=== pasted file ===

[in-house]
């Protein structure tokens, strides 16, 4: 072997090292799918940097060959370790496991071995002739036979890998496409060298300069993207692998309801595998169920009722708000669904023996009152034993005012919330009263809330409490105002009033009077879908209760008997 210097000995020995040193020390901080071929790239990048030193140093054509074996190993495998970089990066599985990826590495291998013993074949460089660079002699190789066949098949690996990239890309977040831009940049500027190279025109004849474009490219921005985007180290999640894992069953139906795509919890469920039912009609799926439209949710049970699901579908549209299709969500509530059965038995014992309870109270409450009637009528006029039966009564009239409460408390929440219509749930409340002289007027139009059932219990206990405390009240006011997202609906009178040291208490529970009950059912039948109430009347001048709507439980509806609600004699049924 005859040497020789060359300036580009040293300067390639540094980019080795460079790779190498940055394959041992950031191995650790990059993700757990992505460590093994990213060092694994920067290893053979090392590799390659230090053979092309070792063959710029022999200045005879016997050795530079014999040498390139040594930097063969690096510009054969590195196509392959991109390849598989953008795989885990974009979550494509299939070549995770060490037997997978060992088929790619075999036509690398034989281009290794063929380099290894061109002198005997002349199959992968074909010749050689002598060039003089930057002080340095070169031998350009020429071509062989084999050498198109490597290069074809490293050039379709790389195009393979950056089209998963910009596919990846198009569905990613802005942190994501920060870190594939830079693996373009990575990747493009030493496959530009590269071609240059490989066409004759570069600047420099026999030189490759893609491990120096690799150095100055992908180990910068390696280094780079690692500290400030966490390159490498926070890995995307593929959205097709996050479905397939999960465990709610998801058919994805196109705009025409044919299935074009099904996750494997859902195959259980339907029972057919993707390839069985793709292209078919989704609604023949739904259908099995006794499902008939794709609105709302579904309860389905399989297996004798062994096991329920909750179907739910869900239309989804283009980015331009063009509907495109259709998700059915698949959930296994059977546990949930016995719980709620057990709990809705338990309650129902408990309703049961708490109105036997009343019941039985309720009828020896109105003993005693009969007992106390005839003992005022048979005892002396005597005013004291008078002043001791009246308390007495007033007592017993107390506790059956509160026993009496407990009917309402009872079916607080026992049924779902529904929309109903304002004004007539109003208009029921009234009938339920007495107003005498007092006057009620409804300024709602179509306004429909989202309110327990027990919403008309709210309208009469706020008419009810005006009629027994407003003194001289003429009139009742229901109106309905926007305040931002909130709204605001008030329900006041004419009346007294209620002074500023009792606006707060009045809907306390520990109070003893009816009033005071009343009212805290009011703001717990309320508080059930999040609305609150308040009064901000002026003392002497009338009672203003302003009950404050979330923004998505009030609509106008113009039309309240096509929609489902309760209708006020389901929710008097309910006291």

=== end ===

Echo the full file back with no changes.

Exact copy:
[in-house]
């Protein structure tokens, strides 16, 4: 072997090292799918940097060959370790496991071995002739036979890998496409060298300069993207692998309801595998169920009722708000669904023996009152034993005012919330009263809330409490105002009033009077879908209760008997 210097000995020995040193020390901080071929790239990048030193140093054509074996190993495998970089990066599985990826590495291998013993074949460089660079002699190789066949098949690996990239890309977040831009940049500027190279025109004849474009490219921005985007180290999640894992069953139906795509919890469920039912009609799926439209949710049970699901579908549209299709969500509530059965038995014992309870109270409450009637009528006029039966009564009239409460408390929440219509749930409340002289007027139009059932219990206990405390009240006011997202609906009178040291208490529970009950059912039948109430009347001048709507439980509806609600004699049924 005859040497020789060359300036580009040293300067390639540094980019080795460079790779190498940055394959041992950031191995650790990059993700757990992505460590093994990213060092694994920067290893053979090392590799390659230090053979092309070792063959710029022999200045005879016997050795530079014999040498390139040594930097063969690096510009054969590195196509392959991109390849598989953008795989885990974009979550494509299939070549995770060490037997997978060992088929790619075999036509690398034989281009290794063929380099290894061109002198005997002349199959992968074909010749050689002598060039003089930057002080340095070169031998350009020429071509062989084999050498198109490597290069074809490293050039379709790389195009393979950056089209998963910009596919990846198009569905990613802005942190994501920060870190594939830079693996373009990575990747493009030493496959530009590269071609240059490989066409004759570069600047420099026999030189490759893609491990120096690799150095100055992908180990910068390696280094780079690692500290400030966490390159490498926070890995995307593929959205097709996050479905397939999960465990709610998801058919994805196109705009025409044919299935074009099904996750494997859902195959259980339907029972057919993707390839069985793709292209078919989704609604023949739904259908099995006794499902008939794709609105709302579904309860389905399989297996004798062994096991329920909750179907739910869900239309989804283009980015331009063009509907495109259709998700059915698949959930296994059977546990949930016995719980709620057990709990809705338990309650129902408990309703049961708490109105036997009343019941039985309720009828020896109105003993005693009969007992106390005839003992005022048979005892002396005597005013004291008078002043001791009246308390007495007033007592017993107390506790059956509160026993009496407990009917309402009872079916607080026992049924779902529904929309109903304002004004007539109003208009029921009234009938339920007495107003005498007092006057009620409804300024709602179509306004429909989202309110327990027990919403008309709210309208009469706020008419009810005006009629027994407003003194001289003429009139009742229901109106309905926007305040931002909130709204605001008030329900006041004419009346007294209620002074500023009792606006707060009045809907306390520990109070003893009816009033005071009343009212805290009011703001717990309320508080059930999040609305609150308040009064901000002026003392002497009338009672203003302003009950404050979330923004998505009030609509106008113009039309309240096509929609489902309760209708006020389901929710008097309910006291």